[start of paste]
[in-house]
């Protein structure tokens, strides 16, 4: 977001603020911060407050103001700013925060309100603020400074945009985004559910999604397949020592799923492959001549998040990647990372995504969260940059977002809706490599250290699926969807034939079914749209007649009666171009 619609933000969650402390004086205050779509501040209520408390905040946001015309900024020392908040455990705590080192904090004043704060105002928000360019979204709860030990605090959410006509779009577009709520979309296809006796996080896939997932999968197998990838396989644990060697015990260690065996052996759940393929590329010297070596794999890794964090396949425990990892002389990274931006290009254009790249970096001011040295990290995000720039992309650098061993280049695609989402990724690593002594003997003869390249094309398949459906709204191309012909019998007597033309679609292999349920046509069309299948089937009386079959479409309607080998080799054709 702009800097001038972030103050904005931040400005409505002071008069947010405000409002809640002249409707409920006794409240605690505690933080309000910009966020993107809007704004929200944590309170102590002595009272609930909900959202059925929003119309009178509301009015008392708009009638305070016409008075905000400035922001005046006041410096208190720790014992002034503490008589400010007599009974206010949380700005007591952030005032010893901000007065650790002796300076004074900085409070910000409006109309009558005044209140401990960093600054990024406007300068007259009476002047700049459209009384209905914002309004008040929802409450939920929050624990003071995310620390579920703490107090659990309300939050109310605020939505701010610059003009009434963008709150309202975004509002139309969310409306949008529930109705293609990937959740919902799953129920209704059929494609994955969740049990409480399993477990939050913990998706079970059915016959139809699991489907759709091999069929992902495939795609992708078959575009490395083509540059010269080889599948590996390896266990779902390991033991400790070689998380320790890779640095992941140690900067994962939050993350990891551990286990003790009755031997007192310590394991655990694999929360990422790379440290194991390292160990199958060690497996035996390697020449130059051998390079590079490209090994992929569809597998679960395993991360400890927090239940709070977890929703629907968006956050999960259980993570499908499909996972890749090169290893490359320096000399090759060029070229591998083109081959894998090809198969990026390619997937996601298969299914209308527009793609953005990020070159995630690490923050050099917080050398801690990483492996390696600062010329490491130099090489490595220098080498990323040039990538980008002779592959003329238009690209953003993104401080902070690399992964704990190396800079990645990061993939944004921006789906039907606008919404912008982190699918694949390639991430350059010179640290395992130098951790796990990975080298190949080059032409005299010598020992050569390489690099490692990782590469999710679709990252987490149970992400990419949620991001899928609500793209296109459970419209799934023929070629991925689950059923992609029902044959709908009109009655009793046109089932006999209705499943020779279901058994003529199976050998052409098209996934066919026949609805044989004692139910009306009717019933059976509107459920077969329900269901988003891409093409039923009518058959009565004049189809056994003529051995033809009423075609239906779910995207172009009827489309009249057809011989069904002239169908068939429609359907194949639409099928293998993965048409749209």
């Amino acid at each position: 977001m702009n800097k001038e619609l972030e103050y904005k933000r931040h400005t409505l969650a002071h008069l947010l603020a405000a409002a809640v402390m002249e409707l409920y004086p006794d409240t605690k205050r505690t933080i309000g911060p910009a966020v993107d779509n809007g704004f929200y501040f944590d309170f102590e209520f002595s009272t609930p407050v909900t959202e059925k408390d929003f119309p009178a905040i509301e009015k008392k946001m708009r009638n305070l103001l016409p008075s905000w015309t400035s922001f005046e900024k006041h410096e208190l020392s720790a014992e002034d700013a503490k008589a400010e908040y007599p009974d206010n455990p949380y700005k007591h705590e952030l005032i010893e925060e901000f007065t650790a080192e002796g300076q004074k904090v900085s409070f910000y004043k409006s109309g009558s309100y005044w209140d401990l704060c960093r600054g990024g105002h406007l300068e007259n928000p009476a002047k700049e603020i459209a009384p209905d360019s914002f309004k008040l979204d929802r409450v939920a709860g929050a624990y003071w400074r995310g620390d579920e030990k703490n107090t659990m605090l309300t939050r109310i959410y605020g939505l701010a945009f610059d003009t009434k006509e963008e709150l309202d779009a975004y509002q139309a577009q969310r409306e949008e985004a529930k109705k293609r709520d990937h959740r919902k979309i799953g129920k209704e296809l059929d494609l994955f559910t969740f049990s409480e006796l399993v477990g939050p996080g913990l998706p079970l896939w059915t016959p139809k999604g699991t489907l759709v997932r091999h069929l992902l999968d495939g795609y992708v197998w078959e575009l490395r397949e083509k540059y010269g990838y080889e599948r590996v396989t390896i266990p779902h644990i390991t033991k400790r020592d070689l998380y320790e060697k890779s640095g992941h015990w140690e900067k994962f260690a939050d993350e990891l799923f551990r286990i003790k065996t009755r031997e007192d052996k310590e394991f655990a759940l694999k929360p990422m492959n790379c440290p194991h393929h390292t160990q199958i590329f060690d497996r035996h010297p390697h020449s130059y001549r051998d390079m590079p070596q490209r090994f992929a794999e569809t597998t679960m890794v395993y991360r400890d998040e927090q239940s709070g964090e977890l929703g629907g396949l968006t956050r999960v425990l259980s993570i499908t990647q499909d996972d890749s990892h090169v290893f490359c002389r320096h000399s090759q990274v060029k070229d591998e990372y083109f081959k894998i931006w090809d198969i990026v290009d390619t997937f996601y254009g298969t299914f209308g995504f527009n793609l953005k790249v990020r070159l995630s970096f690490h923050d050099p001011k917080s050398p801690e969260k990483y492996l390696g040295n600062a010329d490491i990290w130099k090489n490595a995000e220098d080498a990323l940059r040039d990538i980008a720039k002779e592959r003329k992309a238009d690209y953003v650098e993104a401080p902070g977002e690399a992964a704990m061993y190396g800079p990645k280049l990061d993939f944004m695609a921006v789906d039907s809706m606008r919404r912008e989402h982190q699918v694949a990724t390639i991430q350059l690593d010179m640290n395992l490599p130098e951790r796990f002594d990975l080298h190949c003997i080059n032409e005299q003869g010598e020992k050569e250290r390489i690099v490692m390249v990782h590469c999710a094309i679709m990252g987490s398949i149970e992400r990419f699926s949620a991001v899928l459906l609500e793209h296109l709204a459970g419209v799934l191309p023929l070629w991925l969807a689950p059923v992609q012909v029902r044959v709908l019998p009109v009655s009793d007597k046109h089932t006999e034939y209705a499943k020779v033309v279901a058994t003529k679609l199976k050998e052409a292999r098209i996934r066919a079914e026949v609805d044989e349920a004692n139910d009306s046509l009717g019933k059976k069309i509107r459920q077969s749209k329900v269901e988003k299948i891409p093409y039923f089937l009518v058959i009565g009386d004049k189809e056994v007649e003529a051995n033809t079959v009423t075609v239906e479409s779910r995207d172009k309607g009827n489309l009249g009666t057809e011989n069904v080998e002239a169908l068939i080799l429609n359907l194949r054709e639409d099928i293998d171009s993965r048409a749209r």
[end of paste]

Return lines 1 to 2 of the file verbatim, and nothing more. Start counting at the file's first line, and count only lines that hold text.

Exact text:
[in-house]
């Protein structure tokens, strides 16, 4: 977001603020911060407050103001700013925060309100603020400074945009985004559910999604397949020592799923492959001549998040990647990372995504969260940059977002809706490599250290699926969807034939079914749209007649009666171009 619609933000969650402390004086205050779509501040209520408390905040946001015309900024020392908040455990705590080192904090004043704060105002928000360019979204709860030990605090959410006509779009577009709520979309296809006796996080896939997932999968197998990838396989644990060697015990260690065996052996759940393929590329010297070596794999890794964090396949425990990892002389990274931006290009254009790249970096001011040295990290995000720039992309650098061993280049695609989402990724690593002594003997003869390249094309398949459906709204191309012909019998007597033309679609292999349920046509069309299948089937009386079959479409309607080998080799054709 702009800097001038972030103050904005931040400005409505002071008069947010405000409002809640002249409707409920006794409240605690505690933080309000910009966020993107809007704004929200944590309170102590002595009272609930909900959202059925929003119309009178509301009015008392708009009638305070016409008075905000400035922001005046006041410096208190720790014992002034503490008589400010007599009974206010949380700005007591952030005032010893901000007065650790002796300076004074900085409070910000409006109309009558005044209140401990960093600054990024406007300068007259009476002047700049459209009384209905914002309004008040929802409450939920929050624990003071995310620390579920703490107090659990309300939050109310605020939505701010610059003009009434963008709150309202975004509002139309969310409306949008529930109705293609990937959740919902799953129920209704059929494609994955969740049990409480399993477990939050913990998706079970059915016959139809699991489907759709091999069929992902495939795609992708078959575009490395083509540059010269080889599948590996390896266990779902390991033991400790070689998380320790890779640095992941140690900067994962939050993350990891551990286990003790009755031997007192310590394991655990694999929360990422790379440290194991390292160990199958060690497996035996390697020449130059051998390079590079490209090994992929569809597998679960395993991360400890927090239940709070977890929703629907968006956050999960259980993570499908499909996972890749090169290893490359320096000399090759060029070229591998083109081959894998090809198969990026390619997937996601298969299914209308527009793609953005990020070159995630690490923050050099917080050398801690990483492996390696600062010329490491130099090489490595220098080498990323040039990538980008002779592959003329238009690209953003993104401080902070690399992964704990190396800079990645990061993939944004921006789906039907606008919404912008982190699918694949390639991430350059010179640290395992130098951790796990990975080298190949080059032409005299010598020992050569390489690099490692990782590469999710679709990252987490149970992400990419949620991001899928609500793209296109459970419209799934023929070629991925689950059923992609029902044959709908009109009655009793046109089932006999209705499943020779279901058994003529199976050998052409098209996934066919026949609805044989004692139910009306009717019933059976509107459920077969329900269901988003891409093409039923009518058959009565004049189809056994003529051995033809009423075609239906779910995207172009009827489309009249057809011989069904002239169908068939429609359907194949639409099928293998993965048409749209």